To cover the Vietnam War, the Associated Press gathered an extraordinary group of superb photojournalists in its Saigon bureau, creating one of the great photographic legacies of the 20th century. Collected here are images that tell the story of the war that left a deep and lasting impression on American life. These are pictures that both recorded and made history, taken by unbelievably courageous photojournalists. In a moving essay, writer Pete Hamill, who reported from Vietnam in 1965, celebrates their ...
To cover the Vietnam War, the Associated Press gathered an extraordinary group of superb photojournalists in its Saigon bureau, creating one of the great photographic legacies of the 20th century. Collected here are images that tell the story of the war that left a deep and lasting impression on American life. These are pictures that both recorded and made history, taken by unbelievably courageous photojournalists. In a moving essay, writer Pete Hamill, who reported from Vietnam in 1965, celebrates their achievement. As we begin to look back from the vantage point of half a century, this is the book that will serve as a photographic record of the drama and tragedy of the Vietnam War.
The Associated Press won an unprecedented six Pulitzer Prizes for its coverage of the Vietnam War. To create this book, the agency selected 300 photographs from the thousands filed during the conflict. Pete Hamill is an American journalist, novelist, essayist, editor, and educator. The recipient of numerous awards, Hamill is currently a Distinguished Writer in Residence at the Arthur L. Carter Journalism Institute at New York University.
Throughout his colorful career as a writer, New York City has been a constant backdrop and inspiration for Pete Hamill -- from his success at several New York newspapers and magazines to his look back at A Drinking Life to his latest sweeping novel about a man gifted with immortality in the city he calls home: Forever.
Born in Brooklyn in 1935 as the first of seven children to Irish immigrant parents, Hamill attended Catholic schools throughout his childhood. More in tune with the city streets than the schoolroom, he dropped out at 16 to labor in the Brooklyn Navy Yard as a sheet metal worker, and from there signed up with the U.S. Navy, where he was able to eventually complete his high school education. The G.I. Bill of Rights helped him gain admission to Mexico City College in 1956-1957, where he was a student of art and design.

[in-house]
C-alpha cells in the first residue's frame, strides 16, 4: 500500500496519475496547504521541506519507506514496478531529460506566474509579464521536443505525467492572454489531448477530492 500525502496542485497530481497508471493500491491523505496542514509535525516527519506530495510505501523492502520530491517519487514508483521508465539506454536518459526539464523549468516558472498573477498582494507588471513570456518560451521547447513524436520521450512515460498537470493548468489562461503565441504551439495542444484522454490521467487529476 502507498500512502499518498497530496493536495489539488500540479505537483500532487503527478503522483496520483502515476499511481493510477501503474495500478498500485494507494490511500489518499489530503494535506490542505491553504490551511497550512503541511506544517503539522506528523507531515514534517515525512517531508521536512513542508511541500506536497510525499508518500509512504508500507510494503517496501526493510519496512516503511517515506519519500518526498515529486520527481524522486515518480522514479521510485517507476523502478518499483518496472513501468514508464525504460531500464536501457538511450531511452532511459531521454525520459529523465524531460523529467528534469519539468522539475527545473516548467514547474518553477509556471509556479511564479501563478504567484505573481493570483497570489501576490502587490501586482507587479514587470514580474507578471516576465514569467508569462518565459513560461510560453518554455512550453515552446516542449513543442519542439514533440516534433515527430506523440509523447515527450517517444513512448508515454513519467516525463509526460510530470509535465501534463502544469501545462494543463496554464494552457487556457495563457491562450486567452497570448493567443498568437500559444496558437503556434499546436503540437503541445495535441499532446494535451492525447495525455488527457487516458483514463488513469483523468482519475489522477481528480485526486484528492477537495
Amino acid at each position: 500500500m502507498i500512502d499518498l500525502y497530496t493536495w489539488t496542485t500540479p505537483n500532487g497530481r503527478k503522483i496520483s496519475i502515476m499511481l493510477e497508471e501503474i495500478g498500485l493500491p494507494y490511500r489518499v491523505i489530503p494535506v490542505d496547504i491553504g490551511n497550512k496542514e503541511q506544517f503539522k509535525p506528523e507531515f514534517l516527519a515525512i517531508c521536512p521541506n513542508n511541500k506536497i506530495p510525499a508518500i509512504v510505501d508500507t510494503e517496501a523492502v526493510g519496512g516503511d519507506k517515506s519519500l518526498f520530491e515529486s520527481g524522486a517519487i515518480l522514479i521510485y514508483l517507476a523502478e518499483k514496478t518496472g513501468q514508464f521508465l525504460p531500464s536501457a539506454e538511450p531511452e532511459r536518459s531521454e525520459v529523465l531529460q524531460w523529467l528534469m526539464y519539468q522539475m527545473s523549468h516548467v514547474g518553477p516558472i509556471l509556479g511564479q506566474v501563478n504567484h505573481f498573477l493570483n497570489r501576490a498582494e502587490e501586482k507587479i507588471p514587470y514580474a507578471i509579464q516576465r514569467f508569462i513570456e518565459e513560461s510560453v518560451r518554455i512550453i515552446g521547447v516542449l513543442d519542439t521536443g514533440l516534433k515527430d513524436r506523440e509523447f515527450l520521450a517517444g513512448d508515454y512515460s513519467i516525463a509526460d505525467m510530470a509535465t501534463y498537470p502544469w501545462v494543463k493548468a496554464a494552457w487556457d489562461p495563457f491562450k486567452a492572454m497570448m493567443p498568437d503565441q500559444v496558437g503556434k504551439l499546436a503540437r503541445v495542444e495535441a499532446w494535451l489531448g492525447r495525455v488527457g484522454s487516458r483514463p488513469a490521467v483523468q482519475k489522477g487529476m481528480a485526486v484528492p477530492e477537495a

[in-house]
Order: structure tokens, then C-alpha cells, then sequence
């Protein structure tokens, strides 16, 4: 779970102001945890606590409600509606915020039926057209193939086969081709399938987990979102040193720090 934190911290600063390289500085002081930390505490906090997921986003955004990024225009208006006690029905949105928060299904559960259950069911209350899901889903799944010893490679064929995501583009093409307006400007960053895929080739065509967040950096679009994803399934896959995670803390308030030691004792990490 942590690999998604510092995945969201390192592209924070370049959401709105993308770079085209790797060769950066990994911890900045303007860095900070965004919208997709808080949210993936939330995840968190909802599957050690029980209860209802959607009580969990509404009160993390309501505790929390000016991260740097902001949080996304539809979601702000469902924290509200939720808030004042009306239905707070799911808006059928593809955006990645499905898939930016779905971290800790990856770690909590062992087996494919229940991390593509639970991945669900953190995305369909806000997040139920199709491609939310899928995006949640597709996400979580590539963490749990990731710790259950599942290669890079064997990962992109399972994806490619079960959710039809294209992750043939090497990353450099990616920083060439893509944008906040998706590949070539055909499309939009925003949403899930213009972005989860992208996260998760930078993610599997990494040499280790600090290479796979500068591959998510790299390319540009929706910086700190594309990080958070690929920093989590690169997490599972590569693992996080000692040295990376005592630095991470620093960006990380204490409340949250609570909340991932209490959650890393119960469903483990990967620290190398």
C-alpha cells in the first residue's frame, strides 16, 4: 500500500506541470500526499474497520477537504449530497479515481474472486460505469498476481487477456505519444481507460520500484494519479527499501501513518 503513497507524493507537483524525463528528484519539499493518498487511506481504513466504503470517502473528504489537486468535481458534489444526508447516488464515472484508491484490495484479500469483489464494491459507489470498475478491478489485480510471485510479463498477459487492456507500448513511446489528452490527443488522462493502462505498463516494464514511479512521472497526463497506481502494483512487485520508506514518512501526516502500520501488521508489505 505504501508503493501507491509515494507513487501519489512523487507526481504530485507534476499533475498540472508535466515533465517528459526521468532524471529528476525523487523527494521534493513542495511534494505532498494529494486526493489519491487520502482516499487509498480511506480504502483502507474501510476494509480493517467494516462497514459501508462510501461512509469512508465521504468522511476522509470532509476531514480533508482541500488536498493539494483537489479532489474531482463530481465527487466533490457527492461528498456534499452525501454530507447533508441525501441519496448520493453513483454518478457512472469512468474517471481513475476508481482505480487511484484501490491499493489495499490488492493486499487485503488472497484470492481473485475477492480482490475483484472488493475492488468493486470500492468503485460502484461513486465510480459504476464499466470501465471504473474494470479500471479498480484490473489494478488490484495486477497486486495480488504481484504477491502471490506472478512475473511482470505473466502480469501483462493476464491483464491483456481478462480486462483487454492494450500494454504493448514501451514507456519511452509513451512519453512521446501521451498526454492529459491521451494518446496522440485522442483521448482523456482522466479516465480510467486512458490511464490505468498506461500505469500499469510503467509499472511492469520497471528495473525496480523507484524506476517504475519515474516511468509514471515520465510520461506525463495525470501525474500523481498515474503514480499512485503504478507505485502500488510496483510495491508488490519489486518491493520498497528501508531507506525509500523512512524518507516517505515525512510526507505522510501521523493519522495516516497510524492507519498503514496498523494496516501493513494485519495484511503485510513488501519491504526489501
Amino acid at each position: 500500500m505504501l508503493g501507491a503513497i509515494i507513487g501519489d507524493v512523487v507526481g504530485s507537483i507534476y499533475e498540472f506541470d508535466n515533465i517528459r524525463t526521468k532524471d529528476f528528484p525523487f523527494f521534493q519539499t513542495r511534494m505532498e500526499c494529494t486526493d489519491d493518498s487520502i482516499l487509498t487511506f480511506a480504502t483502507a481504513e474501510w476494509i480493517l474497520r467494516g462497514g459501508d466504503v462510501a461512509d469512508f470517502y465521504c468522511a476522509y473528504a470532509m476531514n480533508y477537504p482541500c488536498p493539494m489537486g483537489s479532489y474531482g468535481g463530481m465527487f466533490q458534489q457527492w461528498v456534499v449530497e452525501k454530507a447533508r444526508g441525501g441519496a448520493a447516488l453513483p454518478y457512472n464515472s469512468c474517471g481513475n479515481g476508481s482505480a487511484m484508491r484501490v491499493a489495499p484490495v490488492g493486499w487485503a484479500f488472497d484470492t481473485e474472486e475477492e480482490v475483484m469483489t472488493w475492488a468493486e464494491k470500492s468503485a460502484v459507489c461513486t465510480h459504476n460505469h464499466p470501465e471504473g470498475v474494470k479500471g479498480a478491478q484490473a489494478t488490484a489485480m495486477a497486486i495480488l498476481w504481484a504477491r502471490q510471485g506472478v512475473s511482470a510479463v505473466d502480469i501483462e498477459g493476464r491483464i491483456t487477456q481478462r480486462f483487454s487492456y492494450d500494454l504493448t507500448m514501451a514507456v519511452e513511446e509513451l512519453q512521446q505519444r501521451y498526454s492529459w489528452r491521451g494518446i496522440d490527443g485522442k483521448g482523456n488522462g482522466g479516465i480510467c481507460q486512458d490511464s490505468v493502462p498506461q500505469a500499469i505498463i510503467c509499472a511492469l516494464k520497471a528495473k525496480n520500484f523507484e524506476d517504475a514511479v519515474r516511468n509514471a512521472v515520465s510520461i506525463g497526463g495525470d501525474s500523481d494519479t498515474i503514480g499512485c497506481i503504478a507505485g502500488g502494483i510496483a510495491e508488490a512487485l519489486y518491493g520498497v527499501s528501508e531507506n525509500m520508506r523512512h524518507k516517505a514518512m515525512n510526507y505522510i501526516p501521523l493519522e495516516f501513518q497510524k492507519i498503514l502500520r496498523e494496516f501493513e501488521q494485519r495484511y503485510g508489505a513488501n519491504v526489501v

While Hamill fell in love with Mexico (and would eventually come to consider it his second home), his interest in design brought him back to New York to study at Pratt Institute. However, in 1960, he made the fateful career move that would change his life: taking a job as a beat reporter for The New York Post. Hamill's pavement-pounding work made him a crafty chronicler of city life -- from the grimy streets of the crime beat to the chaotic uprisings of the 1960s -- and he graduated to columnist. Soon after, he made the slightly scandalous move to the Post's rival paper, The New York Daily News. Perhaps one of Hamill's most intriguing achievements in New York journalism is the fact that he served as editor-in-chief of both papers -- the city's two most notoriously competitive dailies.
Hamill's nonfiction books have resonated with readers craving more than a few column inches. His 1994 memoir, A Drinking Life, was, as Publishers Weekly noted, "not a jeremiad condemning drink... but a thoughtful, funny, street-smart reflection on its consequences." Turning his attention to other lives, Hamill has also written tributes to idols Frank Sinatra (1998's Why Sinatra Matters) and Mexican painter Diego Rivera (1999's Diego Rivera).
Hamill has also enjoyed critical and commercial success as a fiction writer. His 1997 novel, Snow in August, was an instant New York Times bestseller. On the gritty coming-of-age story, the Times observed, "Mr. Hamill has told versions of this story many times, in fiction and journalism. But in his new novel...Mr. Hamill adds magic. Hamill is not a subtle writer, but his gift for sensual description and his tabloid muscularity fit this page turner of a fable."
2002's Forever brings Hamill's street smarts and near-encyclopedic knowledge of New York City together with his gift for spinning a story. Perhaps his most ambitious work yet, the novel traces the history of Manhattan through the eyes of a man who has watched it unfold for the better part of two centuries -- thanks to an otherworldly wish he is granted. It's likely Hamill's secret wish as well.
Good To Know
Since the 1950s, Hamill has had a keen interest in Mexico and considers it his home away from home. As a reporter, he covered the events in Tlatelolco in 1968, the Olympic Games that followed, and a major earthquake in 1985. For six months in 1986, he served as editor of The Mexico City News.
He is married to Japanese journalist Fukiko Aoki and has two grown daughters -- one a poet, the other a photographer for the Arizona Republic in Phoenix.